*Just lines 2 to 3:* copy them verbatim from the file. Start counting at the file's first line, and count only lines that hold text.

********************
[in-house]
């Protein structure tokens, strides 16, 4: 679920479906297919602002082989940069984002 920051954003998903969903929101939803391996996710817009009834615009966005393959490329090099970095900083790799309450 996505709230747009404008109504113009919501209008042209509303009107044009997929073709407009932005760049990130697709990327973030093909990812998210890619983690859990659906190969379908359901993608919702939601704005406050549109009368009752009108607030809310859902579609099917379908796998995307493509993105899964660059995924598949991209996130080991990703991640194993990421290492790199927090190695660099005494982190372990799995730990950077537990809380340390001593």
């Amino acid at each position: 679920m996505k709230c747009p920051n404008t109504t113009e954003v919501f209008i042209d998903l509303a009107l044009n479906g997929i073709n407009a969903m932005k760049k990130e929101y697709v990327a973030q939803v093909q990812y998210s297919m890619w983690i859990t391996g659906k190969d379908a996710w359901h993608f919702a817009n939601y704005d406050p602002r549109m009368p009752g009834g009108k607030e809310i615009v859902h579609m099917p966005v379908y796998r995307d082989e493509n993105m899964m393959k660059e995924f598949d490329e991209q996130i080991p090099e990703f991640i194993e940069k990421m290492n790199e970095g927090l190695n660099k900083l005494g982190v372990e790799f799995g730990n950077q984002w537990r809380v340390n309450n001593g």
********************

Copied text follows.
């Protein structure tokens, strides 16, 4: 679920479906297919602002082989940069984002 920051954003998903969903929101939803391996996710817009009834615009966005393959490329090099970095900083790799309450 996505709230747009404008109504113009919501209008042209509303009107044009997929073709407009932005760049990130697709990327973030093909990812998210890619983690859990659906190969379908359901993608919702939601704005406050549109009368009752009108607030809310859902579609099917379908796998995307493509993105899964660059995924598949991209996130080991990703991640194993990421290492790199927090190695660099005494982190372990799995730990950077537990809380340390001593």
């Amino acid at each position: 679920m996505k709230c747009p920051n404008t109504t113009e954003v919501f209008i042209d998903l509303a009107l044009n479906g997929i073709n407009a969903m932005k760049k990130e929101y697709v990327a973030q939803v093909q990812y998210s297919m890619w983690i859990t391996g659906k190969d379908a996710w359901h993608f919702a817009n939601y704005d406050p602002r549109m009368p009752g009834g009108k607030e809310i615009v859902h579609m099917p966005v379908y796998r995307d082989e493509n993105m899964m393959k660059e995924f598949d490329e991209q996130i080991p090099e990703f991640i194993e940069k990421m290492n790199e970095g927090l190695n660099k900083l005494g982190v372990e790799f799995g730990n950077q984002w537990r809380v340390n309450n001593g």